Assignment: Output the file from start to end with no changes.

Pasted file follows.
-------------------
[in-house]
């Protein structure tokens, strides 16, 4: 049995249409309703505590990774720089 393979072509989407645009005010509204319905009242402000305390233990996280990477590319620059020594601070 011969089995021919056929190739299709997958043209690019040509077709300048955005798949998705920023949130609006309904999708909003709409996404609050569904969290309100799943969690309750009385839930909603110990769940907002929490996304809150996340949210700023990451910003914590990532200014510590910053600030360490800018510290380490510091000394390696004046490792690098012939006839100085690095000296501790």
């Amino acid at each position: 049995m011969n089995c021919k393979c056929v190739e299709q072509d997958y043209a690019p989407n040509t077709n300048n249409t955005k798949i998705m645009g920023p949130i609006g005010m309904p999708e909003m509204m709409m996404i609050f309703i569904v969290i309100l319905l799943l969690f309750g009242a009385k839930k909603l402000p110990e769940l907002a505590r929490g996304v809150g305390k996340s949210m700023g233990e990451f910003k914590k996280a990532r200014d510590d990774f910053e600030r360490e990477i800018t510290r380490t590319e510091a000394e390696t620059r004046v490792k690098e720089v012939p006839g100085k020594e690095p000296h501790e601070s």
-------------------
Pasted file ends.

[in-house]
């Protein structure tokens, strides 16, 4: 049995249409309703505590990774720089 393979072509989407645009005010509204319905009242402000305390233990996280990477590319620059020594601070 011969089995021919056929190739299709997958043209690019040509077709300048955005798949998705920023949130609006309904999708909003709409996404609050569904969290309100799943969690309750009385839930909603110990769940907002929490996304809150996340949210700023990451910003914590990532200014510590910053600030360490800018510290380490510091000394390696004046490792690098012939006839100085690095000296501790």
């Amino acid at each position: 049995m011969n089995c021919k393979c056929v190739e299709q072509d997958y043209a690019p989407n040509t077709n300048n249409t955005k798949i998705m645009g920023p949130i609006g005010m309904p999708e909003m509204m709409m996404i609050f309703i569904v969290i309100l319905l799943l969690f309750g009242a009385k839930k909603l402000p110990e769940l907002a505590r929490g996304v809150g305390k996340s949210m700023g233990e990451f910003k914590k996280a990532r200014d510590d990774f910053e600030r360490e990477i800018t510290r380490t590319e510091a000394e390696t620059r004046v490792k690098e720089v012939p006839g100085k020594e690095p000296h501790e601070s």